The Fair Labor Standards Act (“FLSA”) is a federal law that establishes both minimum wage and overtime requirements for private and public employers. Under the FLSA, an employer must pay non-exempt employees at least the federal minimum wage for every hour worked and overtime for every hour worked in excess of forty (40) in a workweek. In addition to compensation requirements, the FLSA also imposes certain recordkeeping requirements on employers with employees subjected to the minimum wage and/or overtime requirements.
What records must an employer keep?
Employers must “maintain and preserve payroll or other records” with certain information for each employee that falls under the minimum wage and/or overtime requirements of the FLSA. Generally, the information required includes, but is not limited to, the following:
- Employee’s full name, as used for Social Security purposes, and the employee’s identification symbol and/or number if this is used in the place of the employee’s name on any time, work, or payroll records;
- Home address;
- If the employee is under the age of nineteen (19), their age must be included;
- Occupation in which the employee is employed;
- Time of day and day of the week on which the employee’s workweek begins;
- Regular hourly rate of pay for any workweek wherein overtime is due, including an explanation of the pay by indicating the monetary amount paid on a per hour, per day, per week, per piece, commission on sales, or other basis, and the amount and nature of each payment that is excluded from the “regular rate”;
- Hours worked each day and total hours worked each workweek;
- Total daily or weekly straight-time earnings or wages due for hours worked;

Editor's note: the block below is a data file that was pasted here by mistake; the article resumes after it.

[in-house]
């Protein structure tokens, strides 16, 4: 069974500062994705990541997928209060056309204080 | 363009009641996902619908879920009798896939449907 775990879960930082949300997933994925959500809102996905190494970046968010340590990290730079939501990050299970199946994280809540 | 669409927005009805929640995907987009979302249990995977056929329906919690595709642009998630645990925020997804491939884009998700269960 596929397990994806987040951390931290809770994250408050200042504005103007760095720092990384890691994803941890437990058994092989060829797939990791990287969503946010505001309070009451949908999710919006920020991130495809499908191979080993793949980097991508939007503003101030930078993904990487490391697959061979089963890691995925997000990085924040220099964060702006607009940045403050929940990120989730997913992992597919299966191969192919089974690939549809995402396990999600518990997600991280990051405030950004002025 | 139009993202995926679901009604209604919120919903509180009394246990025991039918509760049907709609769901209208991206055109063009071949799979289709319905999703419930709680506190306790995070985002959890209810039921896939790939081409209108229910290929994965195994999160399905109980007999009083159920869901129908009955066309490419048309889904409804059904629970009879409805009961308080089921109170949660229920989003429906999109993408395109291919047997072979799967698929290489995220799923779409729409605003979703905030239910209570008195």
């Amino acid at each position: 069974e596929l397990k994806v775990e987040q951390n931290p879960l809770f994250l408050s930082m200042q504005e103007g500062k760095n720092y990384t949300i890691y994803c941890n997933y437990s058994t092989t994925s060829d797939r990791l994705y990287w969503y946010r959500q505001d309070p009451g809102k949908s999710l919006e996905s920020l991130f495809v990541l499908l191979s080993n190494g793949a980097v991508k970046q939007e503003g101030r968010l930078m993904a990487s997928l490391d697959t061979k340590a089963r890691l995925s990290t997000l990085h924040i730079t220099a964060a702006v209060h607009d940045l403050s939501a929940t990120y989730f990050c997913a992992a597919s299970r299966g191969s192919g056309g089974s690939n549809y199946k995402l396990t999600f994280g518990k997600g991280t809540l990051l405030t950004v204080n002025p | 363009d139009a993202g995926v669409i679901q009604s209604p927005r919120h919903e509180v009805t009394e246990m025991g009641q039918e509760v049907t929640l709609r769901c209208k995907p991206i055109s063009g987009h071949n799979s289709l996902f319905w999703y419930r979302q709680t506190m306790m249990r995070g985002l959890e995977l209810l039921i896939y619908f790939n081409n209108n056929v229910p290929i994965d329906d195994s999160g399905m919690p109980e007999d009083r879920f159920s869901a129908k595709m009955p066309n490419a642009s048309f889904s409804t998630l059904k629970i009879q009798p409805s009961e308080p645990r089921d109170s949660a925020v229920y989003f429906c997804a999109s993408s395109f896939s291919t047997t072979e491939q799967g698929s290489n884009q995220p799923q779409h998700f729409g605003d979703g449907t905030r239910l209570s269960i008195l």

- Total premium pay for overtime hours, excluding straight-time earnings for overtime;
- Total additions to or deductions from wages paid each pay period, including employee purchase orders or wage assignments, as well as the dates, amounts, and nature of the items that make up the total additions and deductions;
- Total wages paid each pay period; and
- Date of payment and the pay period covered by such payment.
Additional and/or alternative requirements may be imposed upon employers if they are making retroactive payment of wages or compensation to employees or the employees work fixed schedules.
Failure to Maintain Records
If an employer fails to maintain the appropriate records and is ultimately sued for minimum wage and/or overtime violations, the employer may face a number of difficulties in defending their case. In the case of Taylor v. C&L Towing and Transport, LLC, the U.S. District Court for the Middle District of Florida stated that “[i]n situations where an employer has failed to keep proper and accurate records and an employee cannot offer convincing substitutes, the employee ‘has carried out his burden if he proves that he has in fact performed work for which he was improperly compensated and if he produces sufficient evidence to show the amount and extent of that work as a matter of just and reasonable inference.’”
If you feel your rights under the Fair Labor Standards Act have been violated, or if you have any other questions regarding your employment rights, please contact the experienced Birmingham employment law attorneys at Wrady Michel & King. You can contact us either online or by calling us at (205) 319-9724. We are here to serve you.